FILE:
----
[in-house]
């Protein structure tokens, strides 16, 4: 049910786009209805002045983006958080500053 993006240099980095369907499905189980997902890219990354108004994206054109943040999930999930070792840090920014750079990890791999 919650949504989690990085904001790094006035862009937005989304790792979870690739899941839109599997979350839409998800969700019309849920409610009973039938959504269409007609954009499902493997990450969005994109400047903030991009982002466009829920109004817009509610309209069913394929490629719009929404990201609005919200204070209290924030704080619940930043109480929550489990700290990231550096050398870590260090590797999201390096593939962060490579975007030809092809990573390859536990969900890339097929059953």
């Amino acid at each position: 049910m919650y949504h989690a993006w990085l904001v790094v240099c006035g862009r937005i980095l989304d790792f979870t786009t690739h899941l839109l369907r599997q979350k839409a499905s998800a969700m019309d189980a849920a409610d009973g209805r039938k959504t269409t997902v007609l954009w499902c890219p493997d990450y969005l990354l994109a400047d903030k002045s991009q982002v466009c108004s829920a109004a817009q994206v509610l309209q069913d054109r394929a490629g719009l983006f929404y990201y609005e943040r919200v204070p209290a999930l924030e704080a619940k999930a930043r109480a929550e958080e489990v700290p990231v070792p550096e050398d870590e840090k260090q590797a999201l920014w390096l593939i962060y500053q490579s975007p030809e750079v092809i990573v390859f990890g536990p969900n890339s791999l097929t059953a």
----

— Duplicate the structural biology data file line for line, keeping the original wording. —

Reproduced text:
[in-house]
């Protein structure tokens, strides 16, 4: 049910786009209805002045983006958080500053 993006240099980095369907499905189980997902890219990354108004994206054109943040999930999930070792840090920014750079990890791999 919650949504989690990085904001790094006035862009937005989304790792979870690739899941839109599997979350839409998800969700019309849920409610009973039938959504269409007609954009499902493997990450969005994109400047903030991009982002466009829920109004817009509610309209069913394929490629719009929404990201609005919200204070209290924030704080619940930043109480929550489990700290990231550096050398870590260090590797999201390096593939962060490579975007030809092809990573390859536990969900890339097929059953």
């Amino acid at each position: 049910m919650y949504h989690a993006w990085l904001v790094v240099c006035g862009r937005i980095l989304d790792f979870t786009t690739h899941l839109l369907r599997q979350k839409a499905s998800a969700m019309d189980a849920a409610d009973g209805r039938k959504t269409t997902v007609l954009w499902c890219p493997d990450y969005l990354l994109a400047d903030k002045s991009q982002v466009c108004s829920a109004a817009q994206v509610l309209q069913d054109r394929a490629g719009l983006f929404y990201y609005e943040r919200v204070p209290a999930l924030e704080a619940k999930a930043r109480a929550e958080e489990v700290p990231v070792p550096e050398d870590e840090k260090q590797a999201l920014w390096l593939i962060y500053q490579s975007p030809e750079v092809i990573v390859f990890g536990p969900n890339s791999l097929t059953a």